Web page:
HONG KONG – Taiwanese med-tech startup Health2sync Inc. is making its pan-Asia push. With coffers that were recently topped up by a $3 million series A funding round, the company is looking expand across Asia by filling a gap in the market for diabetes monitoring devices.

Health2sync was founded in 2013, providing a comprehensive health management platform for people with diabetes. Their multi-stage patient care system combines mobile, cloud, and data analytics, enabling patients to obtain personalized care, and further allowing family and care providers to take care of the patients remotely.

The funding round, to be used for the company's mobile diabetes-monitoring platform, was led by China- and U.S.-based WI Harper Group and other venture capital firms. Other VCs that participated in the fundraising were Taiwan-based Cherubic Ventures Fund II L.P., U.S.-based Iseed Ventures LLC and South Korean startup accelerator SparkLabs Global Ventures.

With more funds under its belt, the company now plans to expand across other Asian countries.

"In terms of markets Health2sync is looking to expand to [outside of Taiwan], we are primarily focused on Asia, with Japan, China, and Southeast Asia as our top priorities. Many of the markets in Asia have a significant shortage of diabetes professionals, so we want to fill the gap and allow diabetics in these markets to be cared for," Ed Deng, co-founder and CEO of Health2sync, told Medical Device Daily.

Taiwan, with a population of 23.5 million, spends $1.5 billion annually to care for patients on dialysis, a common treatment for kidney failure, said Deng. Roughly 45 percent of kidney failure arises from complications caused by diabetes.

The lack of awareness increases the risk of diabetes, and in Taiwan alone, there is only one certified diabetes educator for approximately every 900 patients. When the ratio includes all of Asia, the diabetes educator to patient ratio is 1:25,000.

Diabetes is recognized as the fastest-growing health problem in the world. Globally, diabetes affects at least 415 million people. Without effective glycemic control, diabetes can increase the risk of heart attack and strokes. Complications of diabetes include kidney failure, nerve damage, dental disease, and skin and eye complication.

Health2sync is trying to meet market demands in Asia by providing a customized multi-part service through a mobile application, a smart cable that connects the patient's glucose meter to the smartphone, and a real-time patient management platform allowing clinicians to interact with patients.

The collected data provides automated, personalized recommendations to diabetes patients by showing how their meals affect their blood sugar levels.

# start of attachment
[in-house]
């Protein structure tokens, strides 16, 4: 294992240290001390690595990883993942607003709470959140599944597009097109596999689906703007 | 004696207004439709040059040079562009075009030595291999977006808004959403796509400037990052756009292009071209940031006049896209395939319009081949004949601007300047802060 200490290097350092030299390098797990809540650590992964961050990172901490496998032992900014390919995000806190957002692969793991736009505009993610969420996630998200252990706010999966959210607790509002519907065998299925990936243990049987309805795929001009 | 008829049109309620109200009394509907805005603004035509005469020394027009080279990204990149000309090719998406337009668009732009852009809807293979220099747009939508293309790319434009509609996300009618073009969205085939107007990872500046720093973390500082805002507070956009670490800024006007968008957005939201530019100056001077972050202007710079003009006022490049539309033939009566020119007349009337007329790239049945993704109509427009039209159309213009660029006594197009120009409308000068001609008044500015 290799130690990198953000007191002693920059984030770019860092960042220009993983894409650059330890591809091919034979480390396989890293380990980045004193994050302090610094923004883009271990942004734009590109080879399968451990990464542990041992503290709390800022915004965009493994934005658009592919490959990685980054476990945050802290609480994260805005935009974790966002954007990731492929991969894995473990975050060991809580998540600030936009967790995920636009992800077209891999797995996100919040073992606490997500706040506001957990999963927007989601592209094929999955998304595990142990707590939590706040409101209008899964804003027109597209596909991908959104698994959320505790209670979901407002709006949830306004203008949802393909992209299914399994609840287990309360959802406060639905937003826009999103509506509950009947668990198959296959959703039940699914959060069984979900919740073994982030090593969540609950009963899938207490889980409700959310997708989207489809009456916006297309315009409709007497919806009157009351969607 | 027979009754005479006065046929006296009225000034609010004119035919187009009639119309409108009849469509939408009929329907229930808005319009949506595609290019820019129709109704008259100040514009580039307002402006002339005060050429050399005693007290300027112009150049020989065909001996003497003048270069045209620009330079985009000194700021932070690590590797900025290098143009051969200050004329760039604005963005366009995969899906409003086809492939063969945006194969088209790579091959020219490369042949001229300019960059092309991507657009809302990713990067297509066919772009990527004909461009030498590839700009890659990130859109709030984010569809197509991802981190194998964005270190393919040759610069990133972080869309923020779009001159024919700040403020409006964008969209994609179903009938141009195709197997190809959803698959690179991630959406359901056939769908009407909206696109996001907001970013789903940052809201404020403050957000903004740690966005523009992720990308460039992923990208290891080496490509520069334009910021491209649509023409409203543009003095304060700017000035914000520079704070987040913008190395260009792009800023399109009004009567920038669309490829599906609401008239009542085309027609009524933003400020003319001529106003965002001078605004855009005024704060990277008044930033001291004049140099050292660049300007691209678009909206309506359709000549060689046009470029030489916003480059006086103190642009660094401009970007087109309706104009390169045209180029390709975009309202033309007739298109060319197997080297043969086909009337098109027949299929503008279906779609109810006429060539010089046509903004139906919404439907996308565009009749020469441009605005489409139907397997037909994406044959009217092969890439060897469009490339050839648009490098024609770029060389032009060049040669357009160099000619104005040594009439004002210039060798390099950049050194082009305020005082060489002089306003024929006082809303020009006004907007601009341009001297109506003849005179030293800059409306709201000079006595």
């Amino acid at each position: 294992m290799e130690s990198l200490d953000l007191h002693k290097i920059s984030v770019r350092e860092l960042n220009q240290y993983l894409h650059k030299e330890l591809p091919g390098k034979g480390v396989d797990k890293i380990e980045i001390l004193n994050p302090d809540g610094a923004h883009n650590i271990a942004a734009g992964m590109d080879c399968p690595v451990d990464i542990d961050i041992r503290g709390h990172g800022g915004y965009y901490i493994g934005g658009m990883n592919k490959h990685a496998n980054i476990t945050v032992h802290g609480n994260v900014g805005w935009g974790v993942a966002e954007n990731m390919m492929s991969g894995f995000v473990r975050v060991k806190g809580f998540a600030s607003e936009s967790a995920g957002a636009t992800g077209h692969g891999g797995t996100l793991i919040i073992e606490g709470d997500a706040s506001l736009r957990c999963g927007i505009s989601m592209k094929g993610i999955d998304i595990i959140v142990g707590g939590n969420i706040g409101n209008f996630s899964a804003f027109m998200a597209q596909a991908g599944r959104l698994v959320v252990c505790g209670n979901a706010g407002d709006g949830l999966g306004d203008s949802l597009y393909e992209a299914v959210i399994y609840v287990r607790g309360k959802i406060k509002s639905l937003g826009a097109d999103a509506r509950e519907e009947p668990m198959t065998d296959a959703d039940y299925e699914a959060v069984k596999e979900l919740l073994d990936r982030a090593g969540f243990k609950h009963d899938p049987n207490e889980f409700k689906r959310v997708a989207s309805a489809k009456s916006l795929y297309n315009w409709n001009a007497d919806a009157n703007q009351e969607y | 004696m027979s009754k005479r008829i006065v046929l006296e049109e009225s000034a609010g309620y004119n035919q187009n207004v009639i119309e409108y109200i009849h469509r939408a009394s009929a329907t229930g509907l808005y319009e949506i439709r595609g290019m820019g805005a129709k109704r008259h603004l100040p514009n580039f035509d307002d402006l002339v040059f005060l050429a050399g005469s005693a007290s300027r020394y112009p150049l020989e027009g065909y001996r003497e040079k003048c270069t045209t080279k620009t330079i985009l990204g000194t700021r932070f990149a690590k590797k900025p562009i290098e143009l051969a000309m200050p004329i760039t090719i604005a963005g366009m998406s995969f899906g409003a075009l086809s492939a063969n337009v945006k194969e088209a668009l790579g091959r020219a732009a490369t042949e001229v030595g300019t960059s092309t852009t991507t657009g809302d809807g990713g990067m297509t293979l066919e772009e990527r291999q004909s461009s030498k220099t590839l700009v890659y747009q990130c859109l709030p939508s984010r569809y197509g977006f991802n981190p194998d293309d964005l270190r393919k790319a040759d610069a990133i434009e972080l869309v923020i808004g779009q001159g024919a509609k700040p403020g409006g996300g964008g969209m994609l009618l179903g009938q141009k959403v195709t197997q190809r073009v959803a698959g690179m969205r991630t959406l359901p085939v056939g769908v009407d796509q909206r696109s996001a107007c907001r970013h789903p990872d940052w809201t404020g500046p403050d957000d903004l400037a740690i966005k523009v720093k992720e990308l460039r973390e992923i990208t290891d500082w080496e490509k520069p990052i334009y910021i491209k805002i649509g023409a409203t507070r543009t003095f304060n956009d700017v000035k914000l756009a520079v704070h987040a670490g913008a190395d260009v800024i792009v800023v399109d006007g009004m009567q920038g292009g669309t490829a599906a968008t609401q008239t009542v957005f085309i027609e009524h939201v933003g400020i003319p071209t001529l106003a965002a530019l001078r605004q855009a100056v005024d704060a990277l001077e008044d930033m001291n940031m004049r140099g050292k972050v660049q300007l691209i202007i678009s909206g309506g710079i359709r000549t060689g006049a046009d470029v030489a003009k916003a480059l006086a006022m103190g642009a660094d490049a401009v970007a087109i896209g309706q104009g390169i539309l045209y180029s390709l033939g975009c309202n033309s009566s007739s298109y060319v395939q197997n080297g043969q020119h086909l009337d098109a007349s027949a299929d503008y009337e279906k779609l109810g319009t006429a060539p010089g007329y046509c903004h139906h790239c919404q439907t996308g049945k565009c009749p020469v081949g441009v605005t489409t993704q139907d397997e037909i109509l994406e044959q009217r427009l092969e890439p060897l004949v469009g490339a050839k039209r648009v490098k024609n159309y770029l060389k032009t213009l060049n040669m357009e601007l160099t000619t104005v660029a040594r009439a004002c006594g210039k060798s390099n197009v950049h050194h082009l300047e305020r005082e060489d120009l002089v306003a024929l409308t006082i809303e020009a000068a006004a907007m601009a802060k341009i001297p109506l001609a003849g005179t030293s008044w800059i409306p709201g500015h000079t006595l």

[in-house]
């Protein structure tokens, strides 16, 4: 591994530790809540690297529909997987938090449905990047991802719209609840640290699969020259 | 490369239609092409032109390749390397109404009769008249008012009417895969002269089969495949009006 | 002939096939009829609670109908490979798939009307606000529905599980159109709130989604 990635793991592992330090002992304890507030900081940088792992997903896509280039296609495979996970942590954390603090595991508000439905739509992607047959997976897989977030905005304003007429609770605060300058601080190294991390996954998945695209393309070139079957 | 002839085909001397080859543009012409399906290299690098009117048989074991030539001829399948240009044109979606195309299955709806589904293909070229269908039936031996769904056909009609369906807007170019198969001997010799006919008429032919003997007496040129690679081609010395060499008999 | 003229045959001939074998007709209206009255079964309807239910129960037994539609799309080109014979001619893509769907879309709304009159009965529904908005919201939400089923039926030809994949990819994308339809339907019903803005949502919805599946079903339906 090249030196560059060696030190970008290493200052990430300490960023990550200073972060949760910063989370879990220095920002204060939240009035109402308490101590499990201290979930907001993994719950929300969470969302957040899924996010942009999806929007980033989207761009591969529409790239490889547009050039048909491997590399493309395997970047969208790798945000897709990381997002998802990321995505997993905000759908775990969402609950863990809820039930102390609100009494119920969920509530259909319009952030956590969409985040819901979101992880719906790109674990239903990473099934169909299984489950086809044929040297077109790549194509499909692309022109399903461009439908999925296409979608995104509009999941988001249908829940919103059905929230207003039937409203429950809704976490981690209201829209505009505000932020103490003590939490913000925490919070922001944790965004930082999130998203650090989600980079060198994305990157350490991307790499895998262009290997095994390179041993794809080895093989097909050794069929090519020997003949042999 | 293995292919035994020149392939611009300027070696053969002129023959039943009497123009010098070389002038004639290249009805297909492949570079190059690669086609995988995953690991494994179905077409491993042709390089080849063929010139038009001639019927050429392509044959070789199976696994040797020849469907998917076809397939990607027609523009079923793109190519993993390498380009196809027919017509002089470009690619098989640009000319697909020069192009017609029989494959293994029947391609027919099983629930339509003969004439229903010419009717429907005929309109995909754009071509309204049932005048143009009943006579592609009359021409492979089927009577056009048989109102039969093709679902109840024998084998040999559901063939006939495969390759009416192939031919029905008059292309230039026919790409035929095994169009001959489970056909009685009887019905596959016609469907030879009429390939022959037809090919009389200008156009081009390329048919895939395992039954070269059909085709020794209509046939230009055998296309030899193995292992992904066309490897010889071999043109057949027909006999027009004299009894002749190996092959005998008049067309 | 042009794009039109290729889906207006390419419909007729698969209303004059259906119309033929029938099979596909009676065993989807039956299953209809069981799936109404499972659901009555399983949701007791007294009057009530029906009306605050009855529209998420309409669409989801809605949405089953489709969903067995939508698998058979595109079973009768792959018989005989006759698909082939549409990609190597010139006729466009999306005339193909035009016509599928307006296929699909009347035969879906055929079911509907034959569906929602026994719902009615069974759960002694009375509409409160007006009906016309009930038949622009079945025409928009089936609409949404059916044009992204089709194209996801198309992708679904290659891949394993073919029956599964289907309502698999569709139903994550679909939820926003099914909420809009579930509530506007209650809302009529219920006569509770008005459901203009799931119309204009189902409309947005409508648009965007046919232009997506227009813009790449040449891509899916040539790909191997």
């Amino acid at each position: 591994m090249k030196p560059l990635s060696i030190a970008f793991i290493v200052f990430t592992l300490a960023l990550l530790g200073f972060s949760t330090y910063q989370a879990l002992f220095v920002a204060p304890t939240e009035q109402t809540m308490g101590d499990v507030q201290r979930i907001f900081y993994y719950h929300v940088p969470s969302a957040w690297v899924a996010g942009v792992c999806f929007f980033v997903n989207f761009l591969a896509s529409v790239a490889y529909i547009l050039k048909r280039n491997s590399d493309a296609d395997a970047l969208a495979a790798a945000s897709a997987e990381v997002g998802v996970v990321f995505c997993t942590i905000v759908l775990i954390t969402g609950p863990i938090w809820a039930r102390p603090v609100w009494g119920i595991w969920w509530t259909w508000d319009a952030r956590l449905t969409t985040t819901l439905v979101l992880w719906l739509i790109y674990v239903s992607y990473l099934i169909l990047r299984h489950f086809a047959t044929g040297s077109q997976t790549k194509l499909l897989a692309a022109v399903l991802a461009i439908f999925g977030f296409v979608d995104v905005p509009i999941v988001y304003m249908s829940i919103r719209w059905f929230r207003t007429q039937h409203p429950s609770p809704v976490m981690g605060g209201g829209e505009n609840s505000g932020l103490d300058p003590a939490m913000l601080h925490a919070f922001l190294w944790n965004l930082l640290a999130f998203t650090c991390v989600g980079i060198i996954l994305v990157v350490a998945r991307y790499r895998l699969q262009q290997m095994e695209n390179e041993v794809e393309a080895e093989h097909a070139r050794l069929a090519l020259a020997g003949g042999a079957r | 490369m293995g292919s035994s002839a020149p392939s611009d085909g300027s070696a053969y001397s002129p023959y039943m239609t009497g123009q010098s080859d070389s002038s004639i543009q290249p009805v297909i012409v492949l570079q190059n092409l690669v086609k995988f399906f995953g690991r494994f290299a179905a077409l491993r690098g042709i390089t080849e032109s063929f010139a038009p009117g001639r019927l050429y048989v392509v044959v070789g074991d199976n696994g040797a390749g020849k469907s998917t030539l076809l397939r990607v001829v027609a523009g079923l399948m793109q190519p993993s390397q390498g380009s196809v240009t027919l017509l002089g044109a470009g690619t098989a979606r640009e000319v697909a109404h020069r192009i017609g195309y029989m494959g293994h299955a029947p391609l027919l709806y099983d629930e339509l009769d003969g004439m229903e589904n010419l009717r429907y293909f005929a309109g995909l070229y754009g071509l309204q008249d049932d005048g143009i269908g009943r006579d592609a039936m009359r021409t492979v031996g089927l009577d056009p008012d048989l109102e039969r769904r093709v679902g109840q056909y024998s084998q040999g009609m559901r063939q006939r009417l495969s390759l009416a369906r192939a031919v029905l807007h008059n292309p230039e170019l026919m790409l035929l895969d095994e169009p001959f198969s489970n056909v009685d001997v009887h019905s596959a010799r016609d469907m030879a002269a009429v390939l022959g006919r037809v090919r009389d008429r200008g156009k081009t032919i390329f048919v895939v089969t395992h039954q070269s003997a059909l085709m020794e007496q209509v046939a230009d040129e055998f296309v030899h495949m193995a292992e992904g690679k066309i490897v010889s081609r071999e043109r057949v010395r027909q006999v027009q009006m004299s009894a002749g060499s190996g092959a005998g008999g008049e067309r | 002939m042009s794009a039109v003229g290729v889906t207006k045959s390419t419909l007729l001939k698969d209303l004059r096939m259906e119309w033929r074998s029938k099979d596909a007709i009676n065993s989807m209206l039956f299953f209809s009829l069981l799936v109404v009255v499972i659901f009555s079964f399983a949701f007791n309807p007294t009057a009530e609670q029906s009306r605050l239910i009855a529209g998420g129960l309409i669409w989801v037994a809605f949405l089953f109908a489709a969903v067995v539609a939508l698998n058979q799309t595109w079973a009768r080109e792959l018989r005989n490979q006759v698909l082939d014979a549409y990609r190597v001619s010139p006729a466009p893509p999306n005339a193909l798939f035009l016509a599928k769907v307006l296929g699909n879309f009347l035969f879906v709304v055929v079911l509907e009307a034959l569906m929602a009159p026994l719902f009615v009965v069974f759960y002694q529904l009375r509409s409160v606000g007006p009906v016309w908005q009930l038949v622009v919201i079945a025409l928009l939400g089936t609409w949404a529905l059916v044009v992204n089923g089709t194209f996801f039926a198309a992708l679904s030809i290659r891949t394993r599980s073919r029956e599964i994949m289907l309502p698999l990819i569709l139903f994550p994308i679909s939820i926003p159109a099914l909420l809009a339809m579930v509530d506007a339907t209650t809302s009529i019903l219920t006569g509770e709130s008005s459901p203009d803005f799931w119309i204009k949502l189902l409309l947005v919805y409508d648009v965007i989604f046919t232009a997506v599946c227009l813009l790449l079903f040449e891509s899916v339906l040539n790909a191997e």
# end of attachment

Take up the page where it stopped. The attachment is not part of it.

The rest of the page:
Using the Health2sync system for 120 days, patients were able to lower their average HbA1c from 8.6 percent to 6.89 percent. HbA1c refers to glycated haemoglobin, which develops when the protein within a red blood cell joins with the glucose in the blood.

By measuring HbA1c, clinicians can determine the blood sugar level. The target blood sugar level that diabetes patients aim for is 48 mmol, or 6.5 percent.

Currently, Health2sync's mobile application has more than 12,000 weekly active users, and 30 hospital and clinic partners.

Even before the series A fundraising, the company has been gaining traction in Japan.

"We are already the highest ranking diabetes management app in the Apple Application store and Google Play in Japan," said Deng. "We think there are two reasons our app is well received in Japan. First, we are an Asian company so we feel we can more easily grasp the mentality and needs of Asian users. Our product pays tremendous attention to detail, and our 'Partner' feature really hits on the needs of family members wanting to care for the patient. Second, we really put in a lot of effort to localize our application for Japan. Japanese users see an insulin and oral medical list that is specific to their market."

As of 2015, Japan has 7.2 million people diagnosed with diabetes. The average cost per patient for the country's National Health Insurance is more than ¥400,000 (US$3,873) per year.

With an increasingly sedentary lifestyle, around 7.6 percent of adults between the age of 20 and 79 are diabetic in Japan.

Japan isn't the only country facing an increase in diabetes patients. China and India have the highest number of diabetes patients in the world, along with the largest populations in the world.

According to the International Diabetes Federation, Asia is on track to become the global epicenter for diabetes as dietary habits change and people become less active. Currently there are about 138 million people with diabetes in Asia, and this is projected to rise to 215 million by 2040, with the number of related deaths surging by 46 percent. The disorder affects 8.6 percent of all adults in regional areas.

"We believe we can serve as a bridge connecting patients to care providers, pharmaceuticals, and insurance providers. Providing concrete health benefits to patients, improving efficiency for care providers, and providing marketing and sales opportunities and cost savings for our other partners are the key values we bring," said Deng.